Setting the theoretical foundations and identifying the domains

The way in which a construct is defined, determines how it will be measured [27, 28, 30]. Therefore, to develop an effective measure of mental wellness, we needed to have a clear understanding of the theoretical and operational definitions of mental wellness [27, 28, 30]. The findings from the systematic review helped us to build a preliminary framework of mental wellness domains measured in research with adolescents. To test the relevance of these domains, we conducted an exploratory photovoice study with ALHIV. The photovoice study allowed us to explore how ALHIV understand and talk about mental wellness in the South African context and included the perspectives of key healthcare workers working closely with ALHIV. We used the findings from these studies to refine the preliminary framework of mental wellness. To further unpack the mental wellness concepts, we used the framework to guide an integrative review of mental wellness concepts identified in research with ALHIV in the African context. This helped us to define mental wellness as a construct and to delineate the relevant domains to be measured.

Based on the findings from these three studies, we identified six mental wellness concepts: Connectedness, Sense of Coherence (SOC), Self-esteem, Self-acceptance, Hope for the Future, and Spirituality as well as six behaviours facilitating mental wellness: Coping, Resilience, Purpose in Life (goals), Self-efficacy, Adherence Self-efficacy, and Leisure Activities representing 12 proposed domains of mental wellness. From this, we proposed a Salutogenic Model of Mental Wellness (SMoMW), which was modified from Antonovsky’s Salutogenic Model of Health [31]. The concept and theoretical basis of these concepts and how it was used to develop the SMoMW have been previously described in previous publications (refs).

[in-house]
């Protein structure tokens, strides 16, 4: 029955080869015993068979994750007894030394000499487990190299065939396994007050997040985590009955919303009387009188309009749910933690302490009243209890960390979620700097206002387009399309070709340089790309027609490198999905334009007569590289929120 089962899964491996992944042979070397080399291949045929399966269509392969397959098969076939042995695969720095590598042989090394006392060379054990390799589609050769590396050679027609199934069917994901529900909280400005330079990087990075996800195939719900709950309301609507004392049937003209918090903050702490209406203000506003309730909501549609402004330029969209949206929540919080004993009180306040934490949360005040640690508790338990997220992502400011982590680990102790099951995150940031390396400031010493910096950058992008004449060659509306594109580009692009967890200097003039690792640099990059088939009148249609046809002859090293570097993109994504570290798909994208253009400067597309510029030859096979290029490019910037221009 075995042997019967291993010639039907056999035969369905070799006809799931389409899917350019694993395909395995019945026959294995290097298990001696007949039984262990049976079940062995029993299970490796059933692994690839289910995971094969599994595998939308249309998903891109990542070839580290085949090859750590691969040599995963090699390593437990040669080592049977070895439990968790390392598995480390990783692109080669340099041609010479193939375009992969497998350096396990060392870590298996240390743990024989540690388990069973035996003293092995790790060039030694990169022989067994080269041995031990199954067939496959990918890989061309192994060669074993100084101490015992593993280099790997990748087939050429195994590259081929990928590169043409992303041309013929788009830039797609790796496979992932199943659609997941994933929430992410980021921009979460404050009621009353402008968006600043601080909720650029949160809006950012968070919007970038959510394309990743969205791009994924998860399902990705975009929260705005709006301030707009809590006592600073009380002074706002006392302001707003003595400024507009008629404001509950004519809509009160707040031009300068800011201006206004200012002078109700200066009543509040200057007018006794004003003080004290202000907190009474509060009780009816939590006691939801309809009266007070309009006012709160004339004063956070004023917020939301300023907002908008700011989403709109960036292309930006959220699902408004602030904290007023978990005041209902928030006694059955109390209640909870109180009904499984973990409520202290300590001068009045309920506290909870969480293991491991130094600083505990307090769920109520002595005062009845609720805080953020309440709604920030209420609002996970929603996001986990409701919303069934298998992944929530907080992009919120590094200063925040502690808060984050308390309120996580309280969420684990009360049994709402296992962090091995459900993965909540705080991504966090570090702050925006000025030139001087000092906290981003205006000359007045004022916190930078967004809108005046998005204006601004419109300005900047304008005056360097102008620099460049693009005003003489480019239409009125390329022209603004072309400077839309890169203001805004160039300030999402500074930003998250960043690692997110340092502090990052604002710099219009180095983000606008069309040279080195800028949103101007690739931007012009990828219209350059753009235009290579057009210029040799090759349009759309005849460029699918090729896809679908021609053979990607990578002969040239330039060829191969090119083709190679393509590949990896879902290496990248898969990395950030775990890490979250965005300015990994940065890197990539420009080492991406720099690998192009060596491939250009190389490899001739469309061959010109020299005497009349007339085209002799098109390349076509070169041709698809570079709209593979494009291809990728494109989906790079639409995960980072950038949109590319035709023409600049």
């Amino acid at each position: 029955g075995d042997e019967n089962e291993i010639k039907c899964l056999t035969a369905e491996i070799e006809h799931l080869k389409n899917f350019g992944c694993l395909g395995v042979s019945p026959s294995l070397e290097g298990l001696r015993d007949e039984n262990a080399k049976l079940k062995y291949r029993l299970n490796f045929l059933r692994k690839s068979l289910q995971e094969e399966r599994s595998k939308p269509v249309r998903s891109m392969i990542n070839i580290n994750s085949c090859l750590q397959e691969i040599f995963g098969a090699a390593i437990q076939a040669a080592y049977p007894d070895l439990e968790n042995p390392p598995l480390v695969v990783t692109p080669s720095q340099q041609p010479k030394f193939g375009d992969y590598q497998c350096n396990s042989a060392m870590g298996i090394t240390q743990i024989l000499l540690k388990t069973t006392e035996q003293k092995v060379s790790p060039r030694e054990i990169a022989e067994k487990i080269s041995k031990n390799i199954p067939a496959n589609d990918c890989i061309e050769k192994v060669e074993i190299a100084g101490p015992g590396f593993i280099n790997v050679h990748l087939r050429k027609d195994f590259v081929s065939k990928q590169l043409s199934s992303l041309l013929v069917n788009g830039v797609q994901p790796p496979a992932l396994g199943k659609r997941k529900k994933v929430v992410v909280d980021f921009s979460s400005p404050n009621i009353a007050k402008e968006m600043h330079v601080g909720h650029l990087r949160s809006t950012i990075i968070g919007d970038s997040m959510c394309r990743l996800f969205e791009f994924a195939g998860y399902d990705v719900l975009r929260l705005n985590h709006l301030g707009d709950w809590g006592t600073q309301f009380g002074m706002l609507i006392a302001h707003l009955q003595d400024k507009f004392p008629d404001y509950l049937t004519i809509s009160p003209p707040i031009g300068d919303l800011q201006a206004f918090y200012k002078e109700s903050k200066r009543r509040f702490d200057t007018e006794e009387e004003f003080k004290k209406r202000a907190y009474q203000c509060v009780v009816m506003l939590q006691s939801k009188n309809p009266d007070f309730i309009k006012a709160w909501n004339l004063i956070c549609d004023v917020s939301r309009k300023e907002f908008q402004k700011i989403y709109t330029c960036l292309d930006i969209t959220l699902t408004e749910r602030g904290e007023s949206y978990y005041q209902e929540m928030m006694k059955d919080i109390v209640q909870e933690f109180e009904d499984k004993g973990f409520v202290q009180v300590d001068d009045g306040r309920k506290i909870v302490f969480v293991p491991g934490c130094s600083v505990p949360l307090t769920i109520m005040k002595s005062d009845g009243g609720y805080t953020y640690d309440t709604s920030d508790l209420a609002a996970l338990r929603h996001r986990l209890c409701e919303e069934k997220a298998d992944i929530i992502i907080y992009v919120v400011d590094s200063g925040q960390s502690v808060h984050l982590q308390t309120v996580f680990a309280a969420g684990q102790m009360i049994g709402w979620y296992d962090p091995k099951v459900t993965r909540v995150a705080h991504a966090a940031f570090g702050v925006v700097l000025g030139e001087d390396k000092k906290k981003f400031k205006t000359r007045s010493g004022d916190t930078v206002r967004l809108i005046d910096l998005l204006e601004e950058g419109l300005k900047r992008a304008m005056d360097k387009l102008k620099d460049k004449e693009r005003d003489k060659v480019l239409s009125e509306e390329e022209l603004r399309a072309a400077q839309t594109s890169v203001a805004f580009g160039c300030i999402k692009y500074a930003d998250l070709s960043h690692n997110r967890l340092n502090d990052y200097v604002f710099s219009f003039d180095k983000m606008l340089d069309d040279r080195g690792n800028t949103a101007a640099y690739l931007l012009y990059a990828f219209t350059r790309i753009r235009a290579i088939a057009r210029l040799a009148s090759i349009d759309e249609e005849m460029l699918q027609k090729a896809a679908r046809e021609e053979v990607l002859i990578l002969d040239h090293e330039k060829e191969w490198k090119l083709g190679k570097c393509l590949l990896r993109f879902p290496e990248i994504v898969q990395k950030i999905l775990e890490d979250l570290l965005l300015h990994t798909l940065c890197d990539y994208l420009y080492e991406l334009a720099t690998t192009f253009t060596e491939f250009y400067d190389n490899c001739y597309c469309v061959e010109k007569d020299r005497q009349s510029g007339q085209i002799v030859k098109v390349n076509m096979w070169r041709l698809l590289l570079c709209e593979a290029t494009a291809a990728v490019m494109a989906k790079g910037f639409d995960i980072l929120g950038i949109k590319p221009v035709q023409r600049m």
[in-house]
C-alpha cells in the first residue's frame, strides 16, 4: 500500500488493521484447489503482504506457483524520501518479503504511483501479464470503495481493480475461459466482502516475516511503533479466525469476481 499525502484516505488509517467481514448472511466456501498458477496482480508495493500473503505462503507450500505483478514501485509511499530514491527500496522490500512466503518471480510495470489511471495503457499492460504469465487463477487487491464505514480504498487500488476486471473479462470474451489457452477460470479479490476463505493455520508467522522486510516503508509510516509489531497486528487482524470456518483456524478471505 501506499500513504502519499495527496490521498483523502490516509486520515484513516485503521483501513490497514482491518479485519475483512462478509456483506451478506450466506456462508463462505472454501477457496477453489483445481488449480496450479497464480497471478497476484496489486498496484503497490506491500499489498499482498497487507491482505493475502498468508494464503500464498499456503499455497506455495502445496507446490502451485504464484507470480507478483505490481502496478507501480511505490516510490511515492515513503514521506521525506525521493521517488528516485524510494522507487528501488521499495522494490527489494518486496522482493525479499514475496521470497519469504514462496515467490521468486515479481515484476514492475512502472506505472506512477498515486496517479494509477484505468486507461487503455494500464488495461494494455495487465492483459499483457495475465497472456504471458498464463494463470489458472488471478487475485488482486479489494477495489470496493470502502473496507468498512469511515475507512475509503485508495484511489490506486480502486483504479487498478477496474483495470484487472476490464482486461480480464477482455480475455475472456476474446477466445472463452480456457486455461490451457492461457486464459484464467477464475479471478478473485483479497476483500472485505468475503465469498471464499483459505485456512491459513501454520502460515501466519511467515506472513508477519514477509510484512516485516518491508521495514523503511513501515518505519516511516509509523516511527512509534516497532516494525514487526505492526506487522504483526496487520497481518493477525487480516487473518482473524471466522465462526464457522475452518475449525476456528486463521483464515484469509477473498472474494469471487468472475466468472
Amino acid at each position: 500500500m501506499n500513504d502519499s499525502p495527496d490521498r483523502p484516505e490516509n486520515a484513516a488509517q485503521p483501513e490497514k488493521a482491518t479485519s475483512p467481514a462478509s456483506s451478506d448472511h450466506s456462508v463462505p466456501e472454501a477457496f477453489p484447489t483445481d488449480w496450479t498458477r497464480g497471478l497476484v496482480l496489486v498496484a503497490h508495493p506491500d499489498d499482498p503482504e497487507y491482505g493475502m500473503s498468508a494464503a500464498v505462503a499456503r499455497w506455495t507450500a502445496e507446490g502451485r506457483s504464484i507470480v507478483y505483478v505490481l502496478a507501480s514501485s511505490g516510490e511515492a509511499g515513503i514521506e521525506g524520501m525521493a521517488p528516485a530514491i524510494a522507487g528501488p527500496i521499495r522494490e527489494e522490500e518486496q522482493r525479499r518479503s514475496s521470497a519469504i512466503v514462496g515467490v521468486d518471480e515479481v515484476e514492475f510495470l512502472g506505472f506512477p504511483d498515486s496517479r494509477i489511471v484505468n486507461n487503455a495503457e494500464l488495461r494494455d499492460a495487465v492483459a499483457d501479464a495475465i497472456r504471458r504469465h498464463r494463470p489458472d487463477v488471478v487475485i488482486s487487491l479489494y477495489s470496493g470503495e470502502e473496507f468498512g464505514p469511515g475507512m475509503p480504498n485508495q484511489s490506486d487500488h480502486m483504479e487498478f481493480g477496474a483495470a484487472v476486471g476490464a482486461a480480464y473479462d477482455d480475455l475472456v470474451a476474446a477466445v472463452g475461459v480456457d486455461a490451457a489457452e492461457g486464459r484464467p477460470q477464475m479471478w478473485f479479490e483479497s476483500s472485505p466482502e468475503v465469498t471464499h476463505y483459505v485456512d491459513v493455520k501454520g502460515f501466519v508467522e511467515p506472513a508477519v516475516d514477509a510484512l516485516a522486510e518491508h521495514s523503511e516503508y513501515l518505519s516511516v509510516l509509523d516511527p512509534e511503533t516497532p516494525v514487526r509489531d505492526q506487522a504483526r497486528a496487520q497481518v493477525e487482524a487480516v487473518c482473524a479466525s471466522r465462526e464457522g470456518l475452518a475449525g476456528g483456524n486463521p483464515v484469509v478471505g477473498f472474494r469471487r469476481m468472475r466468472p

Instrument development and initial validation

Generating an initial pool of items

Once we were satisfied that data saturation had been reached and no new mental wellness concepts were identified following the systematic review, photovoice study and integrative review, we proceeded to the item writing phase. Based on the Salutogenic Model of Mental wellness, the proposed instrument consisted of SOC as an indicator of overall mental wellness measured across 11 sub-domains: Connectedness, Self-esteem, Self-acceptance, Hope for the Future and Spirituality, Coping, Resilience, Purpose in Life (goals), Self-efficacy, Adherence Self-efficacy, and Leisure Activities. To ensure that the content reflected the construct of interest, we noted an operational definition for each sub-domain and then began by generating an initial pool of items by drawing on the instruments already identified from the systematic review. As the items in these instruments were developed with samples of English-speaking adolescents from the Global North, we adapted the phrasing so that it could better reflect the context and comprehension level of ALHIV in South Africa who may speak English as a second additional language. Additionally, we used the findings from the photovoice study to write items for each sub-domain that specifically relate to the context of HIV.